Treatment Effect Heterogeneity in Theory and Practice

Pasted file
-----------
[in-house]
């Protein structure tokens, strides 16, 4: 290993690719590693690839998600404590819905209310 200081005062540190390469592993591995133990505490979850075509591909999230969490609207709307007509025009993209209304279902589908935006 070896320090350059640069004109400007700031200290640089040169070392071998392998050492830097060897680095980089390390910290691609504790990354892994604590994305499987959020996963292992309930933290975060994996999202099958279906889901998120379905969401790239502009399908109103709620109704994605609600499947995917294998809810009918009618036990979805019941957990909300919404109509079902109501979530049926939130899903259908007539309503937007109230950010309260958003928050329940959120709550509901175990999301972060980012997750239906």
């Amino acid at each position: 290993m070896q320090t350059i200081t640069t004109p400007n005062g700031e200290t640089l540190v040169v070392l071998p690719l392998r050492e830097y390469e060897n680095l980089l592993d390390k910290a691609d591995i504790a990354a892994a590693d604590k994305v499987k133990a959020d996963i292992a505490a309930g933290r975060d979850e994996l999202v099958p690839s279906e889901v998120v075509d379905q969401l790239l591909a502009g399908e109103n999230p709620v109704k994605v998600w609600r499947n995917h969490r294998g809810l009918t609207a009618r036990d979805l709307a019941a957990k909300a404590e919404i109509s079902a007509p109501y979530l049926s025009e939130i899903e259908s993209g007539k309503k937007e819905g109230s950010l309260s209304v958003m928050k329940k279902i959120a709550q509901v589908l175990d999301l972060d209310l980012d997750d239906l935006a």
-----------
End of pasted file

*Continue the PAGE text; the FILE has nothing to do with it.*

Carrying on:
Instrumental Variables (IV) methods identify internally valid causal effects for individuals whose treatment status is manipulable by the instrument at hand. Inference for other populations requires some sort of homogeneity assumption. This paper outlines a theoretical framework that nests all possible homogeneity assumptions for a causal treatment-effects model with a binary instrument. The framework suggests strategies for using IV estimates for extrapolation, while making it clear that efforts to go from local average treatment effects (LATE) to population average treatment effects are inherently speculative. These ideas are illustrated in an application using sibling-sex composition to estimate the effect of child-bearing on economic and marital outcomes for mothers with two or more children. The application is motivated by welfare reform, which penalizes further childbearing by welfare mothers on the grounds that more children make continued poverty and welfare receipt more likely. The empirical results generally support the notion of reduced labor supply and increased poverty rates as a consequence of additional childbearing, but evidence on the impact of childbearing on marital stability and welfare use is more tenuous. Another interesting finding is that for the sample of teen mothers, LATE is essentially equal to the population average treatment effect.